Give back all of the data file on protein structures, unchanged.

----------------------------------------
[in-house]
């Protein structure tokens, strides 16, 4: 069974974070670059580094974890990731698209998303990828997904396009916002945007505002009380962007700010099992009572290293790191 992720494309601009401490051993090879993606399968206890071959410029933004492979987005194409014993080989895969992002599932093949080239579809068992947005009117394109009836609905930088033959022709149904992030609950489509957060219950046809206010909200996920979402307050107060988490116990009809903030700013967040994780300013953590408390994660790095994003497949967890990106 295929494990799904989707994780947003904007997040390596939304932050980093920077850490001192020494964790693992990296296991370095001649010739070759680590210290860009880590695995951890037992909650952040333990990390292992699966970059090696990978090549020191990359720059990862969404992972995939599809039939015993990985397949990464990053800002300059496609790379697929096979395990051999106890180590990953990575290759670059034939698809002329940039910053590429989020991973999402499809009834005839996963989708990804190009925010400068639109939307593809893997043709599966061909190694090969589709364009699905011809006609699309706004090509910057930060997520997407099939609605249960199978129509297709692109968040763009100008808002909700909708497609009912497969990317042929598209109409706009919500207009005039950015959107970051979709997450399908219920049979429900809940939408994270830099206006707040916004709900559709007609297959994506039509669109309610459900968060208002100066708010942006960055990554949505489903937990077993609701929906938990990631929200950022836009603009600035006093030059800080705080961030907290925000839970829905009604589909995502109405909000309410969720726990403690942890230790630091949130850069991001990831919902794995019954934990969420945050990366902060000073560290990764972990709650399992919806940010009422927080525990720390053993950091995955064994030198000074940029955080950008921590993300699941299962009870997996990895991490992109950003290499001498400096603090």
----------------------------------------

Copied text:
[in-house]
């Protein structure tokens, strides 16, 4: 069974974070670059580094974890990731698209998303990828997904396009916002945007505002009380962007700010099992009572290293790191 992720494309601009401490051993090879993606399968206890071959410029933004492979987005194409014993080989895969992002599932093949080239579809068992947005009117394109009836609905930088033959022709149904992030609950489509957060219950046809206010909200996920979402307050107060988490116990009809903030700013967040994780300013953590408390994660790095994003497949967890990106 295929494990799904989707994780947003904007997040390596939304932050980093920077850490001192020494964790693992990296296991370095001649010739070759680590210290860009880590695995951890037992909650952040333990990390292992699966970059090696990978090549020191990359720059990862969404992972995939599809039939015993990985397949990464990053800002300059496609790379697929096979395990051999106890180590990953990575290759670059034939698809002329940039910053590429989020991973999402499809009834005839996963989708990804190009925010400068639109939307593809893997043709599966061909190694090969589709364009699905011809006609699309706004090509910057930060997520997407099939609605249960199978129509297709692109968040763009100008808002909700909708497609009912497969990317042929598209109409706009919500207009005039950015959107970051979709997450399908219920049979429900809940939408994270830099206006707040916004709900559709007609297959994506039509669109309610459900968060208002100066708010942006960055990554949505489903937990077993609701929906938990990631929200950022836009603009600035006093030059800080705080961030907290925000839970829905009604589909995502109405909000309410969720726990403690942890230790630091949130850069991001990831919902794995019954934990969420945050990366902060000073560290990764972990709650399992919806940010009422927080525990720390053993950091995955064994030198000074940029955080950008921590993300699941299962009870997996990895991490992109950003290499001498400096603090």